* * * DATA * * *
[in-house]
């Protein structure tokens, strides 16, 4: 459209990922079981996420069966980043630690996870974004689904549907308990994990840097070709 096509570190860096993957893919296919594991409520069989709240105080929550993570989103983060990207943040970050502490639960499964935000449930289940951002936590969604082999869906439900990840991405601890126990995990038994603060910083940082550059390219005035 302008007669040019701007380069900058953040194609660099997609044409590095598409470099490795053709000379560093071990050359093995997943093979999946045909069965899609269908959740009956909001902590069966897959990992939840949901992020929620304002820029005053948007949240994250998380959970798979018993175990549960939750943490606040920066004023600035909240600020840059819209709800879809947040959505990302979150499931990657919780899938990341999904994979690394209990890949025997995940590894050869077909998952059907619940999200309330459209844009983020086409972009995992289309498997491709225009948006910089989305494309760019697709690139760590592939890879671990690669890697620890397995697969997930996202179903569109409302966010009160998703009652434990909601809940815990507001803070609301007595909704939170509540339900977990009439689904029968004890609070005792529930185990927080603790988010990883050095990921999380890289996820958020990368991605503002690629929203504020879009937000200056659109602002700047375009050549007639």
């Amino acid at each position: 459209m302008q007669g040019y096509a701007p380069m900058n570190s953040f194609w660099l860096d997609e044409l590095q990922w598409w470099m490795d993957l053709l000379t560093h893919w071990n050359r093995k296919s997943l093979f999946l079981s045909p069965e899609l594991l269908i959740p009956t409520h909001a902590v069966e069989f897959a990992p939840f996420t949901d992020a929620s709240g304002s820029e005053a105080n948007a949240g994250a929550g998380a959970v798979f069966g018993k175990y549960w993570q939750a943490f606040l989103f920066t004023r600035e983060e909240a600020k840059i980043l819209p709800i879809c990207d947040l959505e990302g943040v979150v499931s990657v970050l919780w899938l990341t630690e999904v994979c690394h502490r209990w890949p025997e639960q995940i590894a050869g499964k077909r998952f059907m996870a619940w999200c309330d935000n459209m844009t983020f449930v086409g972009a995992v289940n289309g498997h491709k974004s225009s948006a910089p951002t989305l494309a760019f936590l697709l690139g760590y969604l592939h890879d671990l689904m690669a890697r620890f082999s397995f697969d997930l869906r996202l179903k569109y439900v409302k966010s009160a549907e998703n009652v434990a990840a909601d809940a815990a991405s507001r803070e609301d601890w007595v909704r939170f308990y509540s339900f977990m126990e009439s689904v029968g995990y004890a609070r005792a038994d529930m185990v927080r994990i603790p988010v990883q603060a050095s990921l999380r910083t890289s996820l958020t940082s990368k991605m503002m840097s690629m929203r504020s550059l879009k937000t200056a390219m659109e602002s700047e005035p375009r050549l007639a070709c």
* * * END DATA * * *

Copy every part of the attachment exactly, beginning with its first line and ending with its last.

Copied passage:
[in-house]
């Protein structure tokens, strides 16, 4: 459209990922079981996420069966980043630690996870974004689904549907308990994990840097070709 096509570190860096993957893919296919594991409520069989709240105080929550993570989103983060990207943040970050502490639960499964935000449930289940951002936590969604082999869906439900990840991405601890126990995990038994603060910083940082550059390219005035 302008007669040019701007380069900058953040194609660099997609044409590095598409470099490795053709000379560093071990050359093995997943093979999946045909069965899609269908959740009956909001902590069966897959990992939840949901992020929620304002820029005053948007949240994250998380959970798979018993175990549960939750943490606040920066004023600035909240600020840059819209709800879809947040959505990302979150499931990657919780899938990341999904994979690394209990890949025997995940590894050869077909998952059907619940999200309330459209844009983020086409972009995992289309498997491709225009948006910089989305494309760019697709690139760590592939890879671990690669890697620890397995697969997930996202179903569109409302966010009160998703009652434990909601809940815990507001803070609301007595909704939170509540339900977990009439689904029968004890609070005792529930185990927080603790988010990883050095990921999380890289996820958020990368991605503002690629929203504020879009937000200056659109602002700047375009050549007639």
């Amino acid at each position: 459209m302008q007669g040019y096509a701007p380069m900058n570190s953040f194609w660099l860096d997609e044409l590095q990922w598409w470099m490795d993957l053709l000379t560093h893919w071990n050359r093995k296919s997943l093979f999946l079981s045909p069965e899609l594991l269908i959740p009956t409520h909001a902590v069966e069989f897959a990992p939840f996420t949901d992020a929620s709240g304002s820029e005053a105080n948007a949240g994250a929550g998380a959970v798979f069966g018993k175990y549960w993570q939750a943490f606040l989103f920066t004023r600035e983060e909240a600020k840059i980043l819209p709800i879809c990207d947040l959505e990302g943040v979150v499931s990657v970050l919780w899938l990341t630690e999904v994979c690394h502490r209990w890949p025997e639960q995940i590894a050869g499964k077909r998952f059907m996870a619940w999200c309330d935000n459209m844009t983020f449930v086409g972009a995992v289940n289309g498997h491709k974004s225009s948006a910089p951002t989305l494309a760019f936590l697709l690139g760590y969604l592939h890879d671990l689904m690669a890697r620890f082999s397995f697969d997930l869906r996202l179903k569109y439900v409302k966010s009160a549907e998703n009652v434990a990840a909601d809940a815990a991405s507001r803070e609301d601890w007595v909704r939170f308990y509540s339900f977990m126990e009439s689904v029968g995990y004890a609070r005792a038994d529930m185990v927080r994990i603790p988010v990883q603060a050095s990921l999380r910083t890289s996820l958020t940082s990368k991605m503002m840097s690629m929203r504020s550059l879009k937000t200056a390219m659109e602002s700047e005035p375009r050549l007639a070709c």